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Postgraduate Admissions

Teaching

During their MPhil, the students are based in a research group, supported by their primary supervisor and the CIMR Graduate Education Committee. There is no taught and examined course work, but students are expected to take part in core topic discussion sessions held once a week by Principal Investigators in CIMR. Along with the specific research training provided in the laboratory in which the student works, he or she receives further training within the CIMR in the form of postgraduate workshops concentrating on research techniques, research seminars both on the Cambridge Biomedical Campus and elsewhere in the University, and postgraduate student seminars dealing with generic skills such as intellectual property rights, writing a thesis or paper, and entrepreneurship.

One to one supervision

Students are supervised by the Principal Investigator and often also senior postdocs. Discussions are provided on a daily basis at the bench and weekly during lab meetings and journal clubs. The supervisor on average will meet with the student every two weeks to discuss progress.

The University of Cambridge publishes an annual Code of Practice which sets out the University’s expectations regarding supervision.

Seminars & classes

Students can attend a variety of core topic sessions, seminars, talks and workshops within CIMR, the Graduate School of Life Sciences and elsewhere in the University.

Small group teaching

Regular lab meetings (1-2 hours) within the research group.

Feedback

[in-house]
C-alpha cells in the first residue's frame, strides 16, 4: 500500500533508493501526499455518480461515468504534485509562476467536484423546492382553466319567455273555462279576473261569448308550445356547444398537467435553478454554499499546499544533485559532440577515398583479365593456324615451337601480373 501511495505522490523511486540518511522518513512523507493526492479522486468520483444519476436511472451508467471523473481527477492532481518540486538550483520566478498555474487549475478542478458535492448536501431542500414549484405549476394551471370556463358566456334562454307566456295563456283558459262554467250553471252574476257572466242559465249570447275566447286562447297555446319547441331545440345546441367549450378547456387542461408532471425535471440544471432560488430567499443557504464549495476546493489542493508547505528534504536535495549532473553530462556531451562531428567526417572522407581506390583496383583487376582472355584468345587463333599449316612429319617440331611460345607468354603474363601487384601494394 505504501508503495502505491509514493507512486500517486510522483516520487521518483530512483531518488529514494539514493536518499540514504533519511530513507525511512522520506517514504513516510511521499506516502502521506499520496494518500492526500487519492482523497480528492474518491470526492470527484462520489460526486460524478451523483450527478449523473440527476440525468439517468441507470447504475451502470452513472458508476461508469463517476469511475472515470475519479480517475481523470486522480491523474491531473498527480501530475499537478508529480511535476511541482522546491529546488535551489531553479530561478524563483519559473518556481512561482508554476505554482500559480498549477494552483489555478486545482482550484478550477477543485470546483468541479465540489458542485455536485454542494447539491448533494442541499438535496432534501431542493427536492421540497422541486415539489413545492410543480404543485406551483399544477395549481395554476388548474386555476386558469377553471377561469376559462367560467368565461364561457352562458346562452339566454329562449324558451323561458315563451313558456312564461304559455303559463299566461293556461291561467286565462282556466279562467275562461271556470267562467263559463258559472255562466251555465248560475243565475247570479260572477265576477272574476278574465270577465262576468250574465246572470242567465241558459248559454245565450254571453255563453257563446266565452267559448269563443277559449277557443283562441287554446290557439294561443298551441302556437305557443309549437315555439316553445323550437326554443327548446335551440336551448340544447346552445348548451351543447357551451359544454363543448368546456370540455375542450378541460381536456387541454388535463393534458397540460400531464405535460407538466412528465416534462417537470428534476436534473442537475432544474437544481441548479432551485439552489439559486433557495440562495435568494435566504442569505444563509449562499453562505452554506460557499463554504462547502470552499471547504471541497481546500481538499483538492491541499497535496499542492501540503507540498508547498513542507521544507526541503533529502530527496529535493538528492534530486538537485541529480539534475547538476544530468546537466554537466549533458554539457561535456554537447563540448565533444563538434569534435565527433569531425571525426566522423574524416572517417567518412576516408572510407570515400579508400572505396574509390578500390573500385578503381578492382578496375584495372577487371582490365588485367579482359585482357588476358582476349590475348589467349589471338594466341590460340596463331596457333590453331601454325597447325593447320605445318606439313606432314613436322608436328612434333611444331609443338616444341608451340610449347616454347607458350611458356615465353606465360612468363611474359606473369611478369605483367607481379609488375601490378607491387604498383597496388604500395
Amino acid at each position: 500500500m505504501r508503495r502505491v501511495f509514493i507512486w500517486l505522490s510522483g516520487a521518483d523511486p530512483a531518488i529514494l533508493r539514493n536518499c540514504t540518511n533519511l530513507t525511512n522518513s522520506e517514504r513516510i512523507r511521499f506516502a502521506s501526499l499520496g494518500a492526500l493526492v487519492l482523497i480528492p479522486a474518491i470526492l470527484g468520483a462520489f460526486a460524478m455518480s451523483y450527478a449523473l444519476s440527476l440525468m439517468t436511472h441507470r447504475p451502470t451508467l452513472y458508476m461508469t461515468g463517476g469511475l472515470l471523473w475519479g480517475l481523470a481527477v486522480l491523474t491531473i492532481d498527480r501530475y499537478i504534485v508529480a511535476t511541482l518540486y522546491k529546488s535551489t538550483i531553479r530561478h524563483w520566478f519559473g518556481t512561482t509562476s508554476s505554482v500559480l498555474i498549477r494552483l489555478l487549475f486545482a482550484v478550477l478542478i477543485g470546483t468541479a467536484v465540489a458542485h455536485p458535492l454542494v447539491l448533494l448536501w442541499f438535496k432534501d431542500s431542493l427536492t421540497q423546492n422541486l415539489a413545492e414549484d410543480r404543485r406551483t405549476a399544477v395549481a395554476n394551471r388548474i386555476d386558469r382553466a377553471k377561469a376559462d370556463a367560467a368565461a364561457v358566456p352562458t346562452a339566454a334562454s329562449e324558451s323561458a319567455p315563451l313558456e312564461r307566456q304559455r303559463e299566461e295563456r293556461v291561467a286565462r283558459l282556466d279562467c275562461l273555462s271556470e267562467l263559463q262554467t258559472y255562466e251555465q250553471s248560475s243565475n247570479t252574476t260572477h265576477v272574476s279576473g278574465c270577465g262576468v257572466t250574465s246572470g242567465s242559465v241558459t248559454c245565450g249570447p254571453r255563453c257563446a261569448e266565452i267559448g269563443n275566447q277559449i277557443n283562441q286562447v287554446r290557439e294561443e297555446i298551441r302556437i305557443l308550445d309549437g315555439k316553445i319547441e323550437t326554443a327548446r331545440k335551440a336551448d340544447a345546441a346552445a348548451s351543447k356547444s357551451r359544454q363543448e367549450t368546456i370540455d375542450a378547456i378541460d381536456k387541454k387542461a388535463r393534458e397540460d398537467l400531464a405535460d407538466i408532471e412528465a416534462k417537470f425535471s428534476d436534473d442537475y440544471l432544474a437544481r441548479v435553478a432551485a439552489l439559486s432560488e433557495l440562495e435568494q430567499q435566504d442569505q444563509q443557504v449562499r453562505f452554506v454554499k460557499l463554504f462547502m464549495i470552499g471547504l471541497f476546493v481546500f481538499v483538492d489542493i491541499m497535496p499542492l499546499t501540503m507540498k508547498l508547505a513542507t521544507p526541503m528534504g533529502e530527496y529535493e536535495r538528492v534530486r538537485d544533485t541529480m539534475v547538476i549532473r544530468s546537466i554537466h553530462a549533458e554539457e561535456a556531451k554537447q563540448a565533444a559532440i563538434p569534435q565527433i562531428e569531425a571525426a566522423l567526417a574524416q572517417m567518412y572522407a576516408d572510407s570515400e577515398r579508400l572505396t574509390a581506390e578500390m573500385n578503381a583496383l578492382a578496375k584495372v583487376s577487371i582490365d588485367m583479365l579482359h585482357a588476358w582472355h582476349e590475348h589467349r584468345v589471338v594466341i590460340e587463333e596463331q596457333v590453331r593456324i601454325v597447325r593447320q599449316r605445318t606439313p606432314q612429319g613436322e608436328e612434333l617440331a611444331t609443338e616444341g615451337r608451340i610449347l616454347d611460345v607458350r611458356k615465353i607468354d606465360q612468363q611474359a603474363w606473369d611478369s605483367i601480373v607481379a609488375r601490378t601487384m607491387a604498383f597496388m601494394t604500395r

Students receive feedback regarding their progress in the form of written online termly reports from their supervisor.

Moreover, verbal feedback will be provided frequently by the project supervisor as part of the day-to-day supervision.

Assessment

Thesis / Dissertation

The course is examined by thesis and oral examination (viva). The thesis must be no longer than 20,000 words in length, exclusive of tables, footnotes, bibliography, and appendices, and must satisfy the internal and external examiner that the candidate can design and carry out an original investigation, assess and interpret the results obtained, and place the work in the wider perspective of the subject.

The examination shall include an oral examination on the thesis and on the general field of knowledge within which it falls.

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Key Information


12 months full-time

2 years part-time

Master of Philosophy

Cambridge Institute for Medical Research This course is advertised in multiple departments. Please see the Overview tab for more details.

Course - related enquiries

Application - related enquiries

Course on Department Website

Dates and deadlines:

Applications open
Sept. 1, 2020
Application deadline
Oct. 4, 2021
Course Starts
Jan. 5, 2022

Some courses can close early. See the Deadlines page for guidance on when to apply.

Applications open
Sept. 1, 2020
Application deadline
Jan. 14, 2022
Course Starts
April 17, 2022

Some courses can close early. See the Deadlines page for guidance on when to apply.

Michaelmas 2022

Applications open
Sept. 1, 2021
Application deadline
May 16, 2022
Course Starts
Oct. 1, 2022

Some courses can close early. See the Deadlines page for guidance on when to apply.

Applications open
Sept. 1, 2021
Application deadline
Oct. 4, 2022
Course Starts
Jan. 5, 2023

Some courses can close early. See the Deadlines page for guidance on when to apply.

Applications open
Sept. 1, 2021
Application deadline
Jan. 14, 2023
Course Starts
April 17, 2023

Some courses can close early. See the Deadlines page for guidance on when to apply.

Graduate Funding Competition
Jan. 6, 2022
Gates Cambridge US round only
Oct. 13, 2021

These deadlines apply to applications for courses starting in Michaelmas 2022, Lent 2023 and Easter 2023.


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